[show abstract][hide abstract] ABSTRACT: Sandflies were collected in two districts of Albania and tested for a probable phlebovirus infection. A novel phlebovirus, provisionally named Adria virus, was detected in 2/12 pools, both trapped in a region close to the Adriatic Sea. The new virus is genetically closer (similarity 77.1% at nucleotide level) to Arbia virus, which belongs to the Salehabad serocomplex. Its distribution and probable pathogenicity to humans remain to be elucidated.
Clinical Microbiology and Infection 04/2011; 17(4):585-7. · 4.58 Impact Factor
[show abstract][hide abstract] ABSTRACT: Crimean-Congo hemorrhagic fever virus (CCHFV) is endemic in Albania. Ticks collected from cattle grazing in the endemic areas of Albania were tested for presence of CCHFV RNA, while serum samples collected from goats, cattle, hares, and birds were tested for the presence of specific IgG antibodies to CCHFV. One of the 31 pools prepared, consisting of four female Hyalomma spp. ticks, was found to carry CCHFV RNA with 99.2-100% homology to sequences detected in patients from the same region. Antibodies were not detected in cattle, hares, and birds, but 2/10 goats presented high titers of IgG antibodies. The shepherd of that flock was a member of a family affected by CCHF 10 days before the collection of goats' sera, and he presented a mild form of the disease.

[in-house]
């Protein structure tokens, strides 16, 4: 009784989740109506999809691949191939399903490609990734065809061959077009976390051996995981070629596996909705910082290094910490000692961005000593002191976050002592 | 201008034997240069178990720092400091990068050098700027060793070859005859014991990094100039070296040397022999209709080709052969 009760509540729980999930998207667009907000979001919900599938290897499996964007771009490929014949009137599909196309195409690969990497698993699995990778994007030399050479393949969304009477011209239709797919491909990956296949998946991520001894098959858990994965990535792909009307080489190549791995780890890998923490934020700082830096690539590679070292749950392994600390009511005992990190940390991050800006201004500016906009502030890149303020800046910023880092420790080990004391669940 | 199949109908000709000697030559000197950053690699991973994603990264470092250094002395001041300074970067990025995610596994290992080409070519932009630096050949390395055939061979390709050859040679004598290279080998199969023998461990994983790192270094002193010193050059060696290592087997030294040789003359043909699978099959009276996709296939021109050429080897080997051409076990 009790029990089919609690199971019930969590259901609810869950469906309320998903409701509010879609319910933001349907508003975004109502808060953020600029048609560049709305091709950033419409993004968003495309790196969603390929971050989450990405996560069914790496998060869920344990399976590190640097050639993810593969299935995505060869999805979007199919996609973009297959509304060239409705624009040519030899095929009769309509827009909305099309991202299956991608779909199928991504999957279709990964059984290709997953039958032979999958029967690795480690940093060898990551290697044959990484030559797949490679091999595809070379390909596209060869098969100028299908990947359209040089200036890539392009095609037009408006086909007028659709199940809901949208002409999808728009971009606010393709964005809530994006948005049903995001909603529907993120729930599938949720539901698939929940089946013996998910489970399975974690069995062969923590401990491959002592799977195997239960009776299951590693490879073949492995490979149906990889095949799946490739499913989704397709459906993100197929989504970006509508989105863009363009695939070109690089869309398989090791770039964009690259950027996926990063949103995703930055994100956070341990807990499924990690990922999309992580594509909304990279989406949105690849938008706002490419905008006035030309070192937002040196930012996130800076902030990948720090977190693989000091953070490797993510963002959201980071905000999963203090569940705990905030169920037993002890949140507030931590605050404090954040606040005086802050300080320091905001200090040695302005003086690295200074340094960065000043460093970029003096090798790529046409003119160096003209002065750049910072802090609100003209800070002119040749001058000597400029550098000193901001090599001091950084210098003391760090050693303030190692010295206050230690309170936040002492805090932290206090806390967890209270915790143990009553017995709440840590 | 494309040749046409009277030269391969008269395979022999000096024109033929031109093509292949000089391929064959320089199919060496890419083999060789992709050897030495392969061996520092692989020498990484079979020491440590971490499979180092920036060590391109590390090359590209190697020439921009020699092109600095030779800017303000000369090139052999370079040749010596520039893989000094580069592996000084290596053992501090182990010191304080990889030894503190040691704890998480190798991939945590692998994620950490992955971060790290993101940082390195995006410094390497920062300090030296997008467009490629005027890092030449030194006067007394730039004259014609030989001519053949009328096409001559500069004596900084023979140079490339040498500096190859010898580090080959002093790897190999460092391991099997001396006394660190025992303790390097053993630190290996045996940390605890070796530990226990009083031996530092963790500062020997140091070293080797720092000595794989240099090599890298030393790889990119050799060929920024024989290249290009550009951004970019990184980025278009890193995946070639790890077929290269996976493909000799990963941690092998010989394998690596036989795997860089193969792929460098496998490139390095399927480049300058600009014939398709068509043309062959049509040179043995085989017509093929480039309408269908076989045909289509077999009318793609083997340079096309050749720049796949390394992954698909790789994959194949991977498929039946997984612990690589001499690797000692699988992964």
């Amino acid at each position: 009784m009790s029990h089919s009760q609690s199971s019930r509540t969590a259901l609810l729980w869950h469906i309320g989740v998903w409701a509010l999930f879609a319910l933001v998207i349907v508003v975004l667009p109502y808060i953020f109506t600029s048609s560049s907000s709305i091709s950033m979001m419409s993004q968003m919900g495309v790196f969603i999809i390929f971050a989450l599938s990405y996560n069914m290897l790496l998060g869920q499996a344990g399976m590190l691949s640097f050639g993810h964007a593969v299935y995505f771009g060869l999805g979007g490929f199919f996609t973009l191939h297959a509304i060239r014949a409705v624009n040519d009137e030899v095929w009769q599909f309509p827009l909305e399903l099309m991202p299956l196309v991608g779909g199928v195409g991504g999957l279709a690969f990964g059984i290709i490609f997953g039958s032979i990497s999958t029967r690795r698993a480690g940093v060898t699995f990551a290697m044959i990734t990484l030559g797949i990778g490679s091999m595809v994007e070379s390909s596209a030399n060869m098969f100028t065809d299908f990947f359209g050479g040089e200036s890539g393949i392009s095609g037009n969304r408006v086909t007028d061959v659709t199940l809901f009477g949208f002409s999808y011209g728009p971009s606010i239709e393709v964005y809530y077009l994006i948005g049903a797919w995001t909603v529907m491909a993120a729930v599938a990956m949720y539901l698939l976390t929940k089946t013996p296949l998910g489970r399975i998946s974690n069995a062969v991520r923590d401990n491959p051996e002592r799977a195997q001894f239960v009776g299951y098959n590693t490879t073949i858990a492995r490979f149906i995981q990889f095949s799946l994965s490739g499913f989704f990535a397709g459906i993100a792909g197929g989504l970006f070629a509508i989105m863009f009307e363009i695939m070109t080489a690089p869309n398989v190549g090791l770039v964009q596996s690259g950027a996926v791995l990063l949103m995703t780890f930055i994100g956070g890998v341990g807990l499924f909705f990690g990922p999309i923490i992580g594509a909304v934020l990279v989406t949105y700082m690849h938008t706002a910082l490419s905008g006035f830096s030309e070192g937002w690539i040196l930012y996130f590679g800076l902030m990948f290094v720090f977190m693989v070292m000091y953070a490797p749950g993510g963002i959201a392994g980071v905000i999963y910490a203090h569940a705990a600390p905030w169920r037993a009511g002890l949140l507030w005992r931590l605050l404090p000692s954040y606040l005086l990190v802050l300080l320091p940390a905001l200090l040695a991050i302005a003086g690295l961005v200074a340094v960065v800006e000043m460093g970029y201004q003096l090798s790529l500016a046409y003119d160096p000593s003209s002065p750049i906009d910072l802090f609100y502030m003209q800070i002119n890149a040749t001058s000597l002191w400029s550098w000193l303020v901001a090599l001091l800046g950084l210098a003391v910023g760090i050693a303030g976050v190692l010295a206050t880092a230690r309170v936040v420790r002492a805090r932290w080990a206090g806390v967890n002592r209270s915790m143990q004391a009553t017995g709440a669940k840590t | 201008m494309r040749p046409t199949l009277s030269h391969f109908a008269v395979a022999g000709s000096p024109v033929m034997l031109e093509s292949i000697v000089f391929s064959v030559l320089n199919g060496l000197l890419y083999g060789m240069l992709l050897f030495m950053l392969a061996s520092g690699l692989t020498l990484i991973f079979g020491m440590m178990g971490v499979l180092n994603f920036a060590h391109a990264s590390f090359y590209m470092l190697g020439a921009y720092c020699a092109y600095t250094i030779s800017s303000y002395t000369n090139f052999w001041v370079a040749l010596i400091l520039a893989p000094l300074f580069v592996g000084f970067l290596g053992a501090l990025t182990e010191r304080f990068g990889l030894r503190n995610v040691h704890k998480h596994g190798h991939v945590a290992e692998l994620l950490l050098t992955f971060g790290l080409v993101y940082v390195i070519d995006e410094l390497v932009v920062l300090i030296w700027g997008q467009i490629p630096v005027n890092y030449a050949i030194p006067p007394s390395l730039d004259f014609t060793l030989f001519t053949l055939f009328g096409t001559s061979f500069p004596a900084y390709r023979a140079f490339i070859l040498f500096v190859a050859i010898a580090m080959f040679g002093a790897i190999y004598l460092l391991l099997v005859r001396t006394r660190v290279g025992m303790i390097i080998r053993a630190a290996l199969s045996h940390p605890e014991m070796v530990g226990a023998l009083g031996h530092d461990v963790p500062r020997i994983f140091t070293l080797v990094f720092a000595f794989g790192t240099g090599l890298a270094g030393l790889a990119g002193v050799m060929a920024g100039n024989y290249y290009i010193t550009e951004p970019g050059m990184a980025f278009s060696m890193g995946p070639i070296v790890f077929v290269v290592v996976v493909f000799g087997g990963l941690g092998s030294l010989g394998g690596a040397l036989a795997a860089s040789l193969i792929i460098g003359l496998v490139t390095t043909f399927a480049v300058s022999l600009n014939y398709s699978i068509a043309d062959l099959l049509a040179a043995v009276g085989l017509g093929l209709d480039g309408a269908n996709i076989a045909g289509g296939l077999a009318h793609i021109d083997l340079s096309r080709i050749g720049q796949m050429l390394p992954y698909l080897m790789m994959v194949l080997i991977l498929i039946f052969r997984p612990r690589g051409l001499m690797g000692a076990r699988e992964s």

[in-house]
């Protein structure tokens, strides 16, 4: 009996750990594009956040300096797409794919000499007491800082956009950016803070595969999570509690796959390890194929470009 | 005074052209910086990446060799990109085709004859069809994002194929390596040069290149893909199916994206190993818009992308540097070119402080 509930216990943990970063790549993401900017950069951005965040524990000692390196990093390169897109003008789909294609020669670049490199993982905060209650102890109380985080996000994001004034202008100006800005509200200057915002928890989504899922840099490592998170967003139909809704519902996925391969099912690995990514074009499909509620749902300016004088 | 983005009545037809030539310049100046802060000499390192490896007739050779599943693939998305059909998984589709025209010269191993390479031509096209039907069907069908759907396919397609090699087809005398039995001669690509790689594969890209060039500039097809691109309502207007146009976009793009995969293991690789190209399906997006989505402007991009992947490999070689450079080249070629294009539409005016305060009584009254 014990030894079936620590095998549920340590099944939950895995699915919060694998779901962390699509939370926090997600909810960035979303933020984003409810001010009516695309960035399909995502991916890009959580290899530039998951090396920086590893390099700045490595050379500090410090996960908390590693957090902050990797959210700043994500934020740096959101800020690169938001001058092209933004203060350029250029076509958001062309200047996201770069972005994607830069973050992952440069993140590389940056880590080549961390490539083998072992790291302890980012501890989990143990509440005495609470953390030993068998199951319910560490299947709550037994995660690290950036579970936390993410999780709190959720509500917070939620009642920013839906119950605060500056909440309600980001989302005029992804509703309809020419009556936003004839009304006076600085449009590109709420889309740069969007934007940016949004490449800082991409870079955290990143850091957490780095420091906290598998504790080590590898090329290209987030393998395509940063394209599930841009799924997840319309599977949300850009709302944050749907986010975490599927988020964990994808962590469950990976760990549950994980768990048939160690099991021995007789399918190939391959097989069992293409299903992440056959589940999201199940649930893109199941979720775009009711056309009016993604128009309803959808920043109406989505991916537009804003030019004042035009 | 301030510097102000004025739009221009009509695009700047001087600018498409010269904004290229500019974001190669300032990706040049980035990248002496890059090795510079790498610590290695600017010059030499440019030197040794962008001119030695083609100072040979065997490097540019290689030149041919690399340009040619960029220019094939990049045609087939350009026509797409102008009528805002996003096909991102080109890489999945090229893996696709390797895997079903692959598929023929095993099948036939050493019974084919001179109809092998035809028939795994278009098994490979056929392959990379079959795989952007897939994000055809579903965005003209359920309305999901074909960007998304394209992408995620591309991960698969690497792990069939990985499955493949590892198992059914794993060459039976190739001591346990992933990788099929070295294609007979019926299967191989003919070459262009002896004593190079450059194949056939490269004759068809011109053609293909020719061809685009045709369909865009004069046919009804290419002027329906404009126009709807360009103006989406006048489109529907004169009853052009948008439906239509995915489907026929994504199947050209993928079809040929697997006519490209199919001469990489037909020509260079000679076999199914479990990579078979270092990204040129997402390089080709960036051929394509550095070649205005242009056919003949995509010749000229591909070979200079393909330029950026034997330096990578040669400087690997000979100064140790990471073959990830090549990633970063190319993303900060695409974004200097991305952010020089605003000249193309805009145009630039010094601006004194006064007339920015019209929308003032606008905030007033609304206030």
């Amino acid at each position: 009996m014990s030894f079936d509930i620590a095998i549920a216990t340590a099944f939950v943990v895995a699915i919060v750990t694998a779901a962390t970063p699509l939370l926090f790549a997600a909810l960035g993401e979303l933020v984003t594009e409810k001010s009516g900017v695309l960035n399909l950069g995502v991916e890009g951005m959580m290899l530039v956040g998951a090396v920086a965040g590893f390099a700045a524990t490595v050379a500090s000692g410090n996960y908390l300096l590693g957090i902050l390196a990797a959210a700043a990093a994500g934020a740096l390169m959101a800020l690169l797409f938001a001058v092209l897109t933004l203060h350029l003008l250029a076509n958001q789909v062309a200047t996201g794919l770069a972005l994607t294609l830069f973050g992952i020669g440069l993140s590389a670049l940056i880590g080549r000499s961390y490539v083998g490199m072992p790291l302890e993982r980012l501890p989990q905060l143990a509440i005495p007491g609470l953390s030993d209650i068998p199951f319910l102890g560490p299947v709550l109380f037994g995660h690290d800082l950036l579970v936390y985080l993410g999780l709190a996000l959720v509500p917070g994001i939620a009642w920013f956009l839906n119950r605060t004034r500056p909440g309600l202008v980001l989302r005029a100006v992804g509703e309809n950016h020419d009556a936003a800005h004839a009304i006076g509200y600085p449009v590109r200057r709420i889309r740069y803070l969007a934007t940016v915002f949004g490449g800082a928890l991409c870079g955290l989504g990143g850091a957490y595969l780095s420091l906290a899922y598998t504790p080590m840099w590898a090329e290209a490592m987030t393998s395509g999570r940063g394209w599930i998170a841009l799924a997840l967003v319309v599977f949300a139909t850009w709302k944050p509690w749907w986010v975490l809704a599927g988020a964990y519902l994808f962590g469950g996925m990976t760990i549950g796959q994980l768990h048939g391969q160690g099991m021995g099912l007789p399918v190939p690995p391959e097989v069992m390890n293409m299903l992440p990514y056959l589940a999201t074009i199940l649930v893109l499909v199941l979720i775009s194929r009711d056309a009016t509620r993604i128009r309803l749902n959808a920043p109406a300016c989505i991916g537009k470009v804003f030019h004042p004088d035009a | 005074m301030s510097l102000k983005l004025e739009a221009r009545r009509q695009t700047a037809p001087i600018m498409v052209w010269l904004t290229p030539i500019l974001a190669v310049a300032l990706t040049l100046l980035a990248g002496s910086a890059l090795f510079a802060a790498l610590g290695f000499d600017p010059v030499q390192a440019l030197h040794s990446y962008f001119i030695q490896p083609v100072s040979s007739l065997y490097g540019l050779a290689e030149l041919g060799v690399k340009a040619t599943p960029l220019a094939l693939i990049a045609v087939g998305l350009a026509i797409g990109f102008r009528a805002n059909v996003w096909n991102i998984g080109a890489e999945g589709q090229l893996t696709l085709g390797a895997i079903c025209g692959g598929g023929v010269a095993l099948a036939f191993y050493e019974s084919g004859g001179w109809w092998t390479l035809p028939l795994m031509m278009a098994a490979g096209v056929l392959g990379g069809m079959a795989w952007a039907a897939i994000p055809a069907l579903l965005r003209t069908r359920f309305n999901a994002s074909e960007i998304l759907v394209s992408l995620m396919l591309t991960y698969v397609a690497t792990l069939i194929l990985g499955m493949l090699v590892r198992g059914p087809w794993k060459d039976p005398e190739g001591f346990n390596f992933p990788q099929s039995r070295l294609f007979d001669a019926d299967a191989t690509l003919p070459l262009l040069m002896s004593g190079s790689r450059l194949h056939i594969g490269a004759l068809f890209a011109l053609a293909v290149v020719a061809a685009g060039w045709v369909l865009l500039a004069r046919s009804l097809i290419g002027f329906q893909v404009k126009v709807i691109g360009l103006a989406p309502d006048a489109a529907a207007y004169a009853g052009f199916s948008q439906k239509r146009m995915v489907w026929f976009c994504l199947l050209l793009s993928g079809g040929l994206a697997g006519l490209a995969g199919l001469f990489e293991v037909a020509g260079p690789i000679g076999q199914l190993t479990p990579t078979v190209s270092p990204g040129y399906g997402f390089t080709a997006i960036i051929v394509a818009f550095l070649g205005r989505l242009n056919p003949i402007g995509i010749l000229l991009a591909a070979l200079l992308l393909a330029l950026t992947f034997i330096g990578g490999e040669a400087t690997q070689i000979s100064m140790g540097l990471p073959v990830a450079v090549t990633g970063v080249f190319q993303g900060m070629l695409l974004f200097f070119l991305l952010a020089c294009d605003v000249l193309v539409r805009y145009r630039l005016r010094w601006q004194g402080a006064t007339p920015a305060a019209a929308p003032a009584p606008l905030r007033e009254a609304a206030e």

[show abstract][hide abstract] ABSTRACT: During 2003 to 2006 samples from 34 Albanian patients with suspected Crimean Congo Hemorrhagic Fever (CCHF) were tested by serology and PCR for CCHF virus; negative samples were further tested for hantaviruses, Leptospira spp. and Rickettsia spp. CCHF virus was detected in 38.2% of cases, hantaviruses in 11.7%, and leptospirosis and rickettsiosis were diagnosed in 29.4% and 2.9% of cases, respectively. There is a seasonal and clinical overlapping among the 4 diseases in Albania, suggesting that testing for these agents is necessary in cases with fever and haemorrhagic manifestations.